When it comes to chronic infections and cancer, a particular type of immune cell plays a central role in our defenses. Researchers at the University of Basel have uncovered the key to the tenacity of these immune cells in coping with the marathon that is fighting a chronic infection. Their results lay the foundations for more effective therapies and vaccination strategies.
Infected and abnormal cells have to go, and as quickly as possible, before any more damage is done. This is the task of what are known as cytotoxic T cells. The question of how these cells fight off chronic infection is under investigation by the team surrounding Professor Daniel Pinschewer at the Department of Biomedicine of the University of Basel, in collaboration with several national and international partners.
“These T cells can become specialized in two different ways: either as a kind of sprinter or as marathon runners,” explains Pinschewer. “However, the latter can also convert into sprinters at any time, in order to stamp out an infection.”
Chronic infections are a special case: The T cells are activated and a strong inflammatory response occurs at the same time. “This tends to ‘shock’ the T cells into developing into sprinters, which can only intervene effectively in the short term to remove infected cells,” says the virologist. “If all T cells behaved like that, our immune defenses would break down pretty soon.”
In their study published in the journal Immunity, the researchers examined how, in spite of this, the immune system is still able to provide enough T cells for the endurance race against chronic infections. According to their results, a biological messenger called interleukin-33 (IL-33) plays a key role. It allows the T cells to remain in their “marathon runner” state.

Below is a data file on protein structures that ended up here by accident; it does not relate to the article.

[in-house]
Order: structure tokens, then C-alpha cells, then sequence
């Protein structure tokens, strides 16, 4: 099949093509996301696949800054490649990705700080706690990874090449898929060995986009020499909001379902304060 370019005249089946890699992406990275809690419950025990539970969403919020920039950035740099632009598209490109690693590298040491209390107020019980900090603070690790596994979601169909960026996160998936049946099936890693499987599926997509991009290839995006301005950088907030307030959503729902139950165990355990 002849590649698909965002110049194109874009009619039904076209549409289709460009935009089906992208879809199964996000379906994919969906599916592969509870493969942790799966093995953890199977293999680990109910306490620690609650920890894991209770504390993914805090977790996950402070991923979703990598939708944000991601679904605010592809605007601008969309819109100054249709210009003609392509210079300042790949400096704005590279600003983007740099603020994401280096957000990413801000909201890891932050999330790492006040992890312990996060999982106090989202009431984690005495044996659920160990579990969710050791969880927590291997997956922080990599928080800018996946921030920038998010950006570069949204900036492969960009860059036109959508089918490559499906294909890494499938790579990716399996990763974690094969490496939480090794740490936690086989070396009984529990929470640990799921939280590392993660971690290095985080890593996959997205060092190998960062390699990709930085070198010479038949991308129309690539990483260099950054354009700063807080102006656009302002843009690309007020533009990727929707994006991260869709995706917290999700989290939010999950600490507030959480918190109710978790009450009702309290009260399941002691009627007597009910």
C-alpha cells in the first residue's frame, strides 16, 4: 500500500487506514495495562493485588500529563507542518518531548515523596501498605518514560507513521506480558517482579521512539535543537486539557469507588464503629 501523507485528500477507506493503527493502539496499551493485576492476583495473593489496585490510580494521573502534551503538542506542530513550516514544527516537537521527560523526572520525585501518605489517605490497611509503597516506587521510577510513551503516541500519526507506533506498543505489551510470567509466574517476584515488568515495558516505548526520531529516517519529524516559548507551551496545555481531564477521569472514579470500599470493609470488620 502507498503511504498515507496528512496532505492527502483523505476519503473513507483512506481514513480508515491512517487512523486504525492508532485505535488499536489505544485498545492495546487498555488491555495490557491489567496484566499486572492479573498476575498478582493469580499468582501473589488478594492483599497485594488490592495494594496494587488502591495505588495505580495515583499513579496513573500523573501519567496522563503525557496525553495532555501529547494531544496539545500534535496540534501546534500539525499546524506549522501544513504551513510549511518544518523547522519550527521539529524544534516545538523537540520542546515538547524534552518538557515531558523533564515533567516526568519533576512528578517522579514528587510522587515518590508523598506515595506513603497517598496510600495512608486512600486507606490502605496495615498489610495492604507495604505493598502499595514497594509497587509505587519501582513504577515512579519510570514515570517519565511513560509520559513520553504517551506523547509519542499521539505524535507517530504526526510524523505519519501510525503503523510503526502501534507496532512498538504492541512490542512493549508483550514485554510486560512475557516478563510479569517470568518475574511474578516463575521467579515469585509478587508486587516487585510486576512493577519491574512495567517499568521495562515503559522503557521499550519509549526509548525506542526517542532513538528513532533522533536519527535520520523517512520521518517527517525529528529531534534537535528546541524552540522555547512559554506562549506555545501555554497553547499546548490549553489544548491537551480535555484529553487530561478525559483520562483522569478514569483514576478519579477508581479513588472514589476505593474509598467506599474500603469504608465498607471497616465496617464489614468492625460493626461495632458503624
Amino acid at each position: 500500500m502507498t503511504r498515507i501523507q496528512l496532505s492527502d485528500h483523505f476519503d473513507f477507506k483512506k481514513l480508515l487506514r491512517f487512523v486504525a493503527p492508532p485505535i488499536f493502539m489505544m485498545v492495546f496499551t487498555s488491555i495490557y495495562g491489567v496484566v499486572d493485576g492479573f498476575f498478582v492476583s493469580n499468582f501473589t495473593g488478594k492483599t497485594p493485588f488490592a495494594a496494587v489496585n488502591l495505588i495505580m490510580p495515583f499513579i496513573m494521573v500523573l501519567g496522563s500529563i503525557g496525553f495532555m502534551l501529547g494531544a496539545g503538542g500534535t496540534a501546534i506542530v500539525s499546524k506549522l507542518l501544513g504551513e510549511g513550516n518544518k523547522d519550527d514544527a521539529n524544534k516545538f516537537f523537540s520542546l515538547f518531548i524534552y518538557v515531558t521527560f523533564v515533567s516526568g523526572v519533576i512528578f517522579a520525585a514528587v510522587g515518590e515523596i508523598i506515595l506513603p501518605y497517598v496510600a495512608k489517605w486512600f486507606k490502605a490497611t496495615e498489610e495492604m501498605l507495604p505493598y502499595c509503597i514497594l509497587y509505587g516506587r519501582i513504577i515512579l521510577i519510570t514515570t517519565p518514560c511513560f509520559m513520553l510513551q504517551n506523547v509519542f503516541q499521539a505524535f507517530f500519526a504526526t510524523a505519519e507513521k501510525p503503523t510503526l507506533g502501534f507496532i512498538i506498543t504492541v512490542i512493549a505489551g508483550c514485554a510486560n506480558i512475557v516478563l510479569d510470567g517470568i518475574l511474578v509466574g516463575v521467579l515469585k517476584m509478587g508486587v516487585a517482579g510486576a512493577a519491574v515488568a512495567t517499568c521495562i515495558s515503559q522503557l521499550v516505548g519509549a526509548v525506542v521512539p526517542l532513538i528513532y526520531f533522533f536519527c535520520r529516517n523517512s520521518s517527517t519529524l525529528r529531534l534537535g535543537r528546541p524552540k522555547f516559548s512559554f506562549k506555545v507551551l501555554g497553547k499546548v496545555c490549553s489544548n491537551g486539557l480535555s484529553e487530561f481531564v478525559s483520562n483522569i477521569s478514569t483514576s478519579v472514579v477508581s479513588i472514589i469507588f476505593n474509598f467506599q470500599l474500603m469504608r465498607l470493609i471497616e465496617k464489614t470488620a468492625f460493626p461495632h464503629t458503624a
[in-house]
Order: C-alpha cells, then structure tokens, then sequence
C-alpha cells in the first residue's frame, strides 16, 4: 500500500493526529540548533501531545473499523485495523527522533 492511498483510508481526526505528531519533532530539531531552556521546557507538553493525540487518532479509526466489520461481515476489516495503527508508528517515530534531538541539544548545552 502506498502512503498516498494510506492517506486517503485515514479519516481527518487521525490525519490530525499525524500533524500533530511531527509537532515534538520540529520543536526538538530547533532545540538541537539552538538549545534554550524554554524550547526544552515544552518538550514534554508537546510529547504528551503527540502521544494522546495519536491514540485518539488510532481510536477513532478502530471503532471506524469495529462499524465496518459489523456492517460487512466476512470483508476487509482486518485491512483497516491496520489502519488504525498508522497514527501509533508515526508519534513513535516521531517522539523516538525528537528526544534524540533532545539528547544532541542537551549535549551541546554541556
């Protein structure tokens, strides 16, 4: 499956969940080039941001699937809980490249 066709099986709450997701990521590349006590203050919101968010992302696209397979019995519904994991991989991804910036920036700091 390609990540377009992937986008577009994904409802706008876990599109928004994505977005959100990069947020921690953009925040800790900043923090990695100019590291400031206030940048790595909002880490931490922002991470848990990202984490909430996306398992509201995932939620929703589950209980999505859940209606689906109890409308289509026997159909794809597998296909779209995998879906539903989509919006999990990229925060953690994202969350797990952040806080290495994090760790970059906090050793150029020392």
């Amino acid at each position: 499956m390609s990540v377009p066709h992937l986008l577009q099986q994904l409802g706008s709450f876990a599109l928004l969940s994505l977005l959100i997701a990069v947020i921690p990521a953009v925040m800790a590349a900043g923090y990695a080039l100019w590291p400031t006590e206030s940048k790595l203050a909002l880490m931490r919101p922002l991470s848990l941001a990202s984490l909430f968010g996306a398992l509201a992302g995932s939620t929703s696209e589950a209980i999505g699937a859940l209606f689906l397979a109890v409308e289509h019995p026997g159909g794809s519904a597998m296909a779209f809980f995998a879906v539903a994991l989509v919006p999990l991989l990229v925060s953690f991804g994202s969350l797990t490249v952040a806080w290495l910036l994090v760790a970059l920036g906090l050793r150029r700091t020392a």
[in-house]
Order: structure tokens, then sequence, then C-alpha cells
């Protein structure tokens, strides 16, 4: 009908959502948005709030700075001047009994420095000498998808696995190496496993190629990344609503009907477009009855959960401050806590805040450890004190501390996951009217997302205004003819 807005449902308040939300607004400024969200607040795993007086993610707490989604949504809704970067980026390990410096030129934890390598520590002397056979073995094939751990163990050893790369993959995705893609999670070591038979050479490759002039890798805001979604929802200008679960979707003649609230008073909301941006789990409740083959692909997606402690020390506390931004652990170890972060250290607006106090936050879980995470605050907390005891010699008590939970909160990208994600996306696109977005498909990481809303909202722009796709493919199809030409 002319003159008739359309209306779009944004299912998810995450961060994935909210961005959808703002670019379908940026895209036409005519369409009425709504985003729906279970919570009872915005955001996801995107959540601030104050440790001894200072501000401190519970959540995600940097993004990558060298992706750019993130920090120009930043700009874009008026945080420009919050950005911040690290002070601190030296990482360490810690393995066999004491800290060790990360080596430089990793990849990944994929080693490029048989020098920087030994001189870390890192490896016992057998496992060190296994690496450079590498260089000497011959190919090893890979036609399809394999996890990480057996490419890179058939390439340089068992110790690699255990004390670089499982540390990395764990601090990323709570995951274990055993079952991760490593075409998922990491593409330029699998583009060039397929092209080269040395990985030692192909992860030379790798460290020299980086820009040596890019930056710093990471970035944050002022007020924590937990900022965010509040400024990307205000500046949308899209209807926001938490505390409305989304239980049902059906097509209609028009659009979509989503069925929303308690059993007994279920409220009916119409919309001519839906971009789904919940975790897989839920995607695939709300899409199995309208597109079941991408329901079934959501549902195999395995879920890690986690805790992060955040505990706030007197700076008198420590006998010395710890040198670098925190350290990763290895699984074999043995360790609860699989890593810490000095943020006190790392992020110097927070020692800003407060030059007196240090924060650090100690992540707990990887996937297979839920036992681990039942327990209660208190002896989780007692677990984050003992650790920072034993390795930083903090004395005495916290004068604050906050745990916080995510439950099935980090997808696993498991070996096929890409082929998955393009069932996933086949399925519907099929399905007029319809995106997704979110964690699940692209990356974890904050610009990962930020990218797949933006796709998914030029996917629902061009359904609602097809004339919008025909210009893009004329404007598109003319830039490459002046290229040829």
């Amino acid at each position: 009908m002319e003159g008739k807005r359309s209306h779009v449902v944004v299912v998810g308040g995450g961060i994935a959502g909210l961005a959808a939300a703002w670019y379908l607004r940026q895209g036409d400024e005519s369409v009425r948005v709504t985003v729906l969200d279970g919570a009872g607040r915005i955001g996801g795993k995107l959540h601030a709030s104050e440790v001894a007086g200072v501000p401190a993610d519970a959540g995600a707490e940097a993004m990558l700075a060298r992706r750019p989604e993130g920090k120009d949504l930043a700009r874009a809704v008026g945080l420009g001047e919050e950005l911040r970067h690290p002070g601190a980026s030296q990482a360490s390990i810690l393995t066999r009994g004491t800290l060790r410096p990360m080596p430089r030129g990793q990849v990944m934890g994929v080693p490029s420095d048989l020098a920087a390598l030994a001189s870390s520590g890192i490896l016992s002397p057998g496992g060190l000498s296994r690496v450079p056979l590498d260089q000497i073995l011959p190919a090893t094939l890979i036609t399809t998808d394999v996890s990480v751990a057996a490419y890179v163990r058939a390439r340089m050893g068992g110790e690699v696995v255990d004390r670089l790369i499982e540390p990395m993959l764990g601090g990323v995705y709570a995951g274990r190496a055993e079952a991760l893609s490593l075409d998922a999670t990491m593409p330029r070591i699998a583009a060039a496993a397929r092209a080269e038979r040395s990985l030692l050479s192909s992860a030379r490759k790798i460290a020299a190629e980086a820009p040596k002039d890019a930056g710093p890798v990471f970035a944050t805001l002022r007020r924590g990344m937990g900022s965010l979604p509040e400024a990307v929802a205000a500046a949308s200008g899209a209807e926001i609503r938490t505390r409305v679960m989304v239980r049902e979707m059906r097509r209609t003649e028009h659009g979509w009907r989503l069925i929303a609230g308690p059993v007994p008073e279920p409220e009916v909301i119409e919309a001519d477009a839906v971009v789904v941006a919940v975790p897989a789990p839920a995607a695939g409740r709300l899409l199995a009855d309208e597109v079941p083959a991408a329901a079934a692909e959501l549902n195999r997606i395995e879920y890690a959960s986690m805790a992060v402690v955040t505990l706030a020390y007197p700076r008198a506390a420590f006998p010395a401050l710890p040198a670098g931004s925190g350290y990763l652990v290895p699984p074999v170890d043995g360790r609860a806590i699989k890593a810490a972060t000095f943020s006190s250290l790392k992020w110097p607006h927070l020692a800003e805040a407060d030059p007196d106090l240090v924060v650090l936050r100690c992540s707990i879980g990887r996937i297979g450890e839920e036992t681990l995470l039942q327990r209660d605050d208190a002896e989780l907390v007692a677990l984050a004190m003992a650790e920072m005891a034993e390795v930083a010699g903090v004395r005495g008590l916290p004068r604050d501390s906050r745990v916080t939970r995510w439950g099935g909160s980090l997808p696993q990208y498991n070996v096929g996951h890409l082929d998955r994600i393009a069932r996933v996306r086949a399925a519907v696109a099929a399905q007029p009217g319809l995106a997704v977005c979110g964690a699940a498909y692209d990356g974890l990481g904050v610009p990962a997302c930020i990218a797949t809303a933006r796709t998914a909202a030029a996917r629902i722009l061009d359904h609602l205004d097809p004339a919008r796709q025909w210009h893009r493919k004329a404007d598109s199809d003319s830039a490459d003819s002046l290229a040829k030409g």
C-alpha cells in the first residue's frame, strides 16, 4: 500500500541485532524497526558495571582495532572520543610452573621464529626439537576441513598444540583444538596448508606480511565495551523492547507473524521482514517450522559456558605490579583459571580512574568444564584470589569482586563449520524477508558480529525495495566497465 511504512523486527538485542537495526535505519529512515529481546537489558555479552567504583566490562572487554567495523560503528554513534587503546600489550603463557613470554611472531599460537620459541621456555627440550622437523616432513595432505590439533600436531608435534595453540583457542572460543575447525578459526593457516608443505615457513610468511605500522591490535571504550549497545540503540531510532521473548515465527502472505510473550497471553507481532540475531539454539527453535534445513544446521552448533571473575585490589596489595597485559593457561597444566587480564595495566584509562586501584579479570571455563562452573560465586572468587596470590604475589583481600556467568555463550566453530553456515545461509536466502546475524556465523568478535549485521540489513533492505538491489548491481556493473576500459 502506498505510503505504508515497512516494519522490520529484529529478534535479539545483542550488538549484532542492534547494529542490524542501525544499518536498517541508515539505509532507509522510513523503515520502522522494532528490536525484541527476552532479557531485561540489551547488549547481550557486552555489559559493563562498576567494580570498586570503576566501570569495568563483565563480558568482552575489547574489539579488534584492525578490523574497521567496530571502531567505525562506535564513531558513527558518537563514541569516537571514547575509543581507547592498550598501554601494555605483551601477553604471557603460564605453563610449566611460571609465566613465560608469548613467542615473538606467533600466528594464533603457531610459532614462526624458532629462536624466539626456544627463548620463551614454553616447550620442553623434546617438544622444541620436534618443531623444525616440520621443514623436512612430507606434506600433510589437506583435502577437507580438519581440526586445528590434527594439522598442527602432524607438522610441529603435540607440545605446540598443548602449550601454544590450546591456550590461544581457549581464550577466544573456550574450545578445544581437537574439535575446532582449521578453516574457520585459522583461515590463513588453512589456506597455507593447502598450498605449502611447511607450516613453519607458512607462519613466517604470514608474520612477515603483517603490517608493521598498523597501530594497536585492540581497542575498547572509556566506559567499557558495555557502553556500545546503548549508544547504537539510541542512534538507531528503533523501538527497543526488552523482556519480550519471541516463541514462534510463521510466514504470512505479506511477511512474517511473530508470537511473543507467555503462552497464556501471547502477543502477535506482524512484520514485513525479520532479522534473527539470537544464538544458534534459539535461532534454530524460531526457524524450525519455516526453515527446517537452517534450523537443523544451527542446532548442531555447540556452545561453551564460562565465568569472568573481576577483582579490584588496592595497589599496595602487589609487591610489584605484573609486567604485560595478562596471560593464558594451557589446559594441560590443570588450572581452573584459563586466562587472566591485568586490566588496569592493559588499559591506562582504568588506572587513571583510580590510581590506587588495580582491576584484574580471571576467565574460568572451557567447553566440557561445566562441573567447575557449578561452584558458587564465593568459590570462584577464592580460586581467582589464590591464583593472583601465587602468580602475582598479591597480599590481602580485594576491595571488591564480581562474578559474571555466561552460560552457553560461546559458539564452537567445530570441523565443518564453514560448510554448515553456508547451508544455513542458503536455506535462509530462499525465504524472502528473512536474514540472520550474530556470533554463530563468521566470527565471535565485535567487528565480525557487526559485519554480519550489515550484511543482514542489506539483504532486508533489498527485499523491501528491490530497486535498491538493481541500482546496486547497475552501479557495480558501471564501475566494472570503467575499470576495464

“IL-33 takes away the shock of the inflammation, so to speak,” explains Dr. Anna-Friederike Marx, lead author of the study.
In addition, the biological messenger causes the marathon T cells to proliferate, so that more endurance runners are available to combat the infection. “Thanks to IL-33, there are enough cytotoxic T cells around for the long haul that can still pull off a final sprint after their marathon,” says Marx.
The findings could help improve the treatment of chronic infections such as hepatitis C. It is conceivable that IL-33 could be administered to support an effective immune response. Thinking along the same lines, IL-33 could be one key to improving cancer immunotherapy, to enable T cells to wage an efficient and long-lasting offensive against tumor cells.
Anna-Friederike Marx et al, The alarmin interleukin-33 promotes the expansion and preserves the stemness of Tcf-1+ CD8+ T cells in chronic viral infection, Immunity (2023). DOI: 10.1016/j.immuni.2023.01.029
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